L14 Pregnancy


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L14 Pregnancy

  1. 1. RADIATION PROTECTION IN DIAGNOSTIC AND INTERVENTIONAL RADIOLOGY L14: Radiation exposure in pregnancy IAEA Training Material on Radiation Protection in Diagnostic and Interventional Radiology
  2. 2. Introduction <ul><li>Thousands of pregnant women are exposed to ionizing radiation each year </li></ul><ul><li>Lack of knowledge is responsible for great anxiety and probably unnecessary termination of pregnancies </li></ul><ul><li>For most patients, radiation exposure is medically appropriate and the radiation risk is minimal </li></ul>
  3. 3. Topics <ul><li>Introduction to the problem </li></ul><ul><li>Example of dose per examination </li></ul><ul><li>Fetal radiation risk </li></ul>
  4. 4. Overview / objective <ul><li>To become familiar with the radiation exposure in pregnancy and associated dosimetry considerations. </li></ul>
  5. 5. Part 14: Radiation exposure in pregnancy Topic 1: Introduction to the problem IAEA Training Material on Radiation Protection in Diagnostic and Interventional Radiology
  6. 6. Introduction <ul><li>In some circumstances, the exposure is inappropriate and the unborn child may be at increased risk </li></ul><ul><li>Prenatal doses from most properly done diagnostic procedures present no measurably increased risk of prenatal death, malformation, mental impairment </li></ul><ul><li>Higher doses such as those from therapeutic procedures can result in significant fetal harm . </li></ul>
  7. 7. Example of justified use of CT in a pregnant female who was in a motor vehicle accident
  8. 8. Free blood Kidney ripped off aorta (no contrast in it) Splenic laceration 3-minute CT exam and taken to the operating room. She and the child survived.
  9. 9. Situation analysis <ul><li>Number of females getting exposed every week without knowing that they are pregnant: Inadvertent radiation exposure of early conceptus </li></ul><ul><li>Planned Exposures: </li></ul><ul><ul><li>patients needing radiological/nuclear medicine examinations or even therapy while pregnant </li></ul></ul><ul><ul><li>Assessment of valve functions or implants screening or situations requiring cardiac catheterization </li></ul></ul><ul><li>Accidental exposure in pregnancy </li></ul><ul><li>Occupational exposures in pregnancy </li></ul><ul><li>Exposure of female of reproductive capacity </li></ul>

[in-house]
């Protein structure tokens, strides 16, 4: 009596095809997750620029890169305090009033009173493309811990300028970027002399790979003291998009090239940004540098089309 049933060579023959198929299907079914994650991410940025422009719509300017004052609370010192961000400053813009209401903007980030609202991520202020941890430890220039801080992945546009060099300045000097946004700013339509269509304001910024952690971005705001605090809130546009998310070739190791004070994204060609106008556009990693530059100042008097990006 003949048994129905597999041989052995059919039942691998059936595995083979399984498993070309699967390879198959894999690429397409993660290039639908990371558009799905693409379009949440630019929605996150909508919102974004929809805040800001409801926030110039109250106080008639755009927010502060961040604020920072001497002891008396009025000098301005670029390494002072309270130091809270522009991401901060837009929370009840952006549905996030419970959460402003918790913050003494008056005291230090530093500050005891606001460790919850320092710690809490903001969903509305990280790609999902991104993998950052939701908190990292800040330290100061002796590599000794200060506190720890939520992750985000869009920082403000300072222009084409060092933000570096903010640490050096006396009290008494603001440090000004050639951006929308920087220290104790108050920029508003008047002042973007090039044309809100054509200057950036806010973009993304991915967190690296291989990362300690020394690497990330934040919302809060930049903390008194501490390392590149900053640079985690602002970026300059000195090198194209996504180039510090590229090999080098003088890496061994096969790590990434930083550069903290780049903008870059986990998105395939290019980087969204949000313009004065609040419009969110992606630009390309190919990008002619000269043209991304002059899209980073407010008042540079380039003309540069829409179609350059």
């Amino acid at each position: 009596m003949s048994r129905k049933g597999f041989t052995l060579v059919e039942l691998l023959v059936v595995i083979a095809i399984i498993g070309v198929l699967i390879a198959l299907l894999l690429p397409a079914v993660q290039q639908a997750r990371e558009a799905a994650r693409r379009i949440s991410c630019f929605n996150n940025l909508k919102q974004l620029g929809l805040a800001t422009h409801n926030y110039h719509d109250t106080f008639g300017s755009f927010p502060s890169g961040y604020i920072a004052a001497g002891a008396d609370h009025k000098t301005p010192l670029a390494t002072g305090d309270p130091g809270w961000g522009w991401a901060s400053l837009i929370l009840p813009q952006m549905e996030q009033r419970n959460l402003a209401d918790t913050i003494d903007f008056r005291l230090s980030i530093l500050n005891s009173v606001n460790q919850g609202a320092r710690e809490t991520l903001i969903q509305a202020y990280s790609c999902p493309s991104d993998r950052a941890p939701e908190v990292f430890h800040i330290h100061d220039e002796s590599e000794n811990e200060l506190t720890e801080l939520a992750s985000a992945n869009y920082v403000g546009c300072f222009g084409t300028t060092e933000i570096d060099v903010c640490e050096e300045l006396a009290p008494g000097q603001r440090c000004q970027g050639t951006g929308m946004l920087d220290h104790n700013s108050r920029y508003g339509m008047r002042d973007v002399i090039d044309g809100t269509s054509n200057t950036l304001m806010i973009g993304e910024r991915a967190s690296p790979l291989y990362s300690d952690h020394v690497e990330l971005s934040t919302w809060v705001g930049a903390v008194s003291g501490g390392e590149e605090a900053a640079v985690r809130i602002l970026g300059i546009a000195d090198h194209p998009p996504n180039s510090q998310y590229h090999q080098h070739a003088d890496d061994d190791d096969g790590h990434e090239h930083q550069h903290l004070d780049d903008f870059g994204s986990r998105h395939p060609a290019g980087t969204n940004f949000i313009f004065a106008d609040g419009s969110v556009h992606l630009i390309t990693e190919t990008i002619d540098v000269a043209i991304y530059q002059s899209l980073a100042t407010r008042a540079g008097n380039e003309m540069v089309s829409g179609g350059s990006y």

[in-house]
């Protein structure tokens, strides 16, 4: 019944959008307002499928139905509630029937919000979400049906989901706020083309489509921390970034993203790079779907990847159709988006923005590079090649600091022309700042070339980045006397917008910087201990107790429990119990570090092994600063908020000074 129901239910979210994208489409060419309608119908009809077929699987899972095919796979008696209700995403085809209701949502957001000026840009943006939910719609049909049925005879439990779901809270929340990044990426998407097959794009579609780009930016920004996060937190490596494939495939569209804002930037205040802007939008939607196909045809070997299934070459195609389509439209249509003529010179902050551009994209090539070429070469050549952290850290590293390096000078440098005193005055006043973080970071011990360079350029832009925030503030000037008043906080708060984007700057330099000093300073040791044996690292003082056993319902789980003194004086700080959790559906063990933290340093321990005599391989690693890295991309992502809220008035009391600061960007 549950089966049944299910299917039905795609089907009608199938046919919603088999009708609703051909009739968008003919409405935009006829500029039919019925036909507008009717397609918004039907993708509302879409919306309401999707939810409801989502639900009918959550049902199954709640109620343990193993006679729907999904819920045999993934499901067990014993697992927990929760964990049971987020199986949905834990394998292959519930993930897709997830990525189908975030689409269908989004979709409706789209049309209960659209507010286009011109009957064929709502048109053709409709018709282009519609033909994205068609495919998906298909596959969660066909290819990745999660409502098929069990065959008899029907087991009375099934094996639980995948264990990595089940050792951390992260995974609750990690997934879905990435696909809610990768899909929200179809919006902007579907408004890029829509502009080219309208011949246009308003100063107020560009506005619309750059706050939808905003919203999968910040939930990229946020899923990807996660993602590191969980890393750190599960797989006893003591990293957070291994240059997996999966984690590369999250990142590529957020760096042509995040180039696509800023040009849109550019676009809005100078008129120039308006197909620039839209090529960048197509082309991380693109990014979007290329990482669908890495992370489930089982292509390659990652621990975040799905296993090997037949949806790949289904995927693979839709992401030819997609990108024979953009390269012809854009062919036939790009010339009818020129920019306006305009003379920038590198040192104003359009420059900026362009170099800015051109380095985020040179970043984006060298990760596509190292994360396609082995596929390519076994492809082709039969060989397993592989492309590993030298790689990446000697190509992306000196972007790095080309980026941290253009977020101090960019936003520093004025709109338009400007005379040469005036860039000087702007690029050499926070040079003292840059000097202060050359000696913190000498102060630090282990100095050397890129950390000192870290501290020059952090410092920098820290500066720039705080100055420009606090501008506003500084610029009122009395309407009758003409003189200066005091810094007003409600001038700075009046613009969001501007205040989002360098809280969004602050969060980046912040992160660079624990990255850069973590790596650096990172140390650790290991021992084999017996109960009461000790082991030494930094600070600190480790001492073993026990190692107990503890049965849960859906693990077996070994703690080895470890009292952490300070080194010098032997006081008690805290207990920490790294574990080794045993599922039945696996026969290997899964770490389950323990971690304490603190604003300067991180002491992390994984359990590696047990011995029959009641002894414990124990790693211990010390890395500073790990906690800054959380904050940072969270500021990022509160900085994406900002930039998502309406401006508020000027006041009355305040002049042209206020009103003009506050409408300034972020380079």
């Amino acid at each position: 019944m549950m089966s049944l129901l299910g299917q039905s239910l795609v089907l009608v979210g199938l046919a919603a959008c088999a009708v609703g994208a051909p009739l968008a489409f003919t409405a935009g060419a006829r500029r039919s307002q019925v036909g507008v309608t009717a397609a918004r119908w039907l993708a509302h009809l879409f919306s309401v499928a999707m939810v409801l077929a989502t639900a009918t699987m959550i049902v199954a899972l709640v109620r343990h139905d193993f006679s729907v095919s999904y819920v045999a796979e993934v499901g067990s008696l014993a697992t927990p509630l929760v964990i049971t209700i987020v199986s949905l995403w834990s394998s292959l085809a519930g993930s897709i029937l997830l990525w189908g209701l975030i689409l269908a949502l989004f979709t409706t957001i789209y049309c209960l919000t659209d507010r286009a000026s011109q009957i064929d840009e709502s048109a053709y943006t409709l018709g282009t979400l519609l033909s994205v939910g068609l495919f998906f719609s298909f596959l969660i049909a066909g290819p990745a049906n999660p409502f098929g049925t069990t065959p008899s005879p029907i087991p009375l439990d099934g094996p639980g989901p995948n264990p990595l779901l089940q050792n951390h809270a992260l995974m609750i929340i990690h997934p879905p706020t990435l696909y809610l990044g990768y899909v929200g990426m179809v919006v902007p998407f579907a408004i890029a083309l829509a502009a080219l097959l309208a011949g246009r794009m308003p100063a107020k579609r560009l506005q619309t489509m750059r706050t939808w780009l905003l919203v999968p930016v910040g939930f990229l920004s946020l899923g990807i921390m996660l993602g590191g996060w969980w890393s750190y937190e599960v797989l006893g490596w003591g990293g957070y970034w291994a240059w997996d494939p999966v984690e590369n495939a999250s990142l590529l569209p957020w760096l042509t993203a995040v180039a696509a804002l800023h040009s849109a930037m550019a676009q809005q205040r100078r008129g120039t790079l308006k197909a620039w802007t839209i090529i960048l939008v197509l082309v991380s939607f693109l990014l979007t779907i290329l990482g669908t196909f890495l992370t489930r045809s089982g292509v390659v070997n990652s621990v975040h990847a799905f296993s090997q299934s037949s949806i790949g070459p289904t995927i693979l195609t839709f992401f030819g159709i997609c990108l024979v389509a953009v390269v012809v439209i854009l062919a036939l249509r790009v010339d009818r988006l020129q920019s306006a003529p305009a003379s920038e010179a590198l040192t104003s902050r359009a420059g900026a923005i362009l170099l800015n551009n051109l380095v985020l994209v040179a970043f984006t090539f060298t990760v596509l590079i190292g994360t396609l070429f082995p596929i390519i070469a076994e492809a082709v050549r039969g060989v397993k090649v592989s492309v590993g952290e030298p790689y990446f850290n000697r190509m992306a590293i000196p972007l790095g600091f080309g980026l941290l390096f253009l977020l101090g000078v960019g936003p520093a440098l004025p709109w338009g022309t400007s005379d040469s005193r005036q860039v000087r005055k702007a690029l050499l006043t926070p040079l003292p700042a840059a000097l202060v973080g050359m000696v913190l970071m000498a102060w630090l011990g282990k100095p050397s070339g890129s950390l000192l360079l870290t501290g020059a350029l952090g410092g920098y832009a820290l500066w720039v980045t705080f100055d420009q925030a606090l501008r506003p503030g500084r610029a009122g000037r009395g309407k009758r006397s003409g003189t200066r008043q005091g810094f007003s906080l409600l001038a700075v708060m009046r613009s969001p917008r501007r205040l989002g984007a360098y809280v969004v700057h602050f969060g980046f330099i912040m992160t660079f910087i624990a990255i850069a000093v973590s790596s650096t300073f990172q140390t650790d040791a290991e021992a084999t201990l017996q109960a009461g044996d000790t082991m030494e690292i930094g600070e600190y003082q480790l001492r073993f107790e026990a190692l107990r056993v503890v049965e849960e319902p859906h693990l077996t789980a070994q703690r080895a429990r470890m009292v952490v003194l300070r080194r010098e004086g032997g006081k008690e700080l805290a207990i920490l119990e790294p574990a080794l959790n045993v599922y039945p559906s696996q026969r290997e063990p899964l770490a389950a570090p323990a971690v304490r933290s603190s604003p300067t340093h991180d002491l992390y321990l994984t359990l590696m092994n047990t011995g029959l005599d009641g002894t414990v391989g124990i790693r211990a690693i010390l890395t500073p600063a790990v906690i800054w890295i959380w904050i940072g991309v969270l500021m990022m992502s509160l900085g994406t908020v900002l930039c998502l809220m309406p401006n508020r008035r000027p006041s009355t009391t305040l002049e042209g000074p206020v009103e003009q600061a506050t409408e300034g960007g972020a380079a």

10. 10. Inadvertent exposure LMP Periods due Psychological issue or uncertainty 14 28 Exposure period Qn. How sensitive is early conceptus
  11. 11. Prevention of inadvertent exposure in pregnancy <ul><li>When a female of reproductive age presents for an examination involving exposure of pelvic area. Ask: </li></ul><ul><ul><li>Is she likely to be pregnant? Is period overdue? </li></ul></ul><ul><ul><li>This should be recorded at appropriate place in the form </li></ul></ul><ul><ul><li>? Females under 16, LMP </li></ul></ul><ul><li>Depending upon answer: </li></ul><ul><ul><li>No possibility of pregnancy </li></ul></ul><ul><ul><li>Proceed with the examination </li></ul></ul>
  12. 12. Sensitivity of the early conceptus <ul><li>Till early 1980’s, early conceptus was considered to be very sensitive to radiation - although no one knew how sensitive? </li></ul><ul><li>Realization that </li></ul><ul><ul><li>organogenesis starts 3-5 weeks after conception </li></ul></ul><ul><ul><li>in the period before organogenesis high radiation exposure may lead to failure to implant. Low dose may not have any observable effect. </li></ul></ul>
  13. 13. Patient definitely or probably pregnant <ul><li>If pregnancy is established or likely: Review justification </li></ul><ul><ul><li>Can examination be deferred until after delivery </li></ul></ul><ul><ul><li>Does delaying examination involve greater risk </li></ul></ul><ul><ul><li>If procedure is to undertaken, the fetal dose should be kept to the minimum consistent with the diagnostic purpose(s) </li></ul></ul>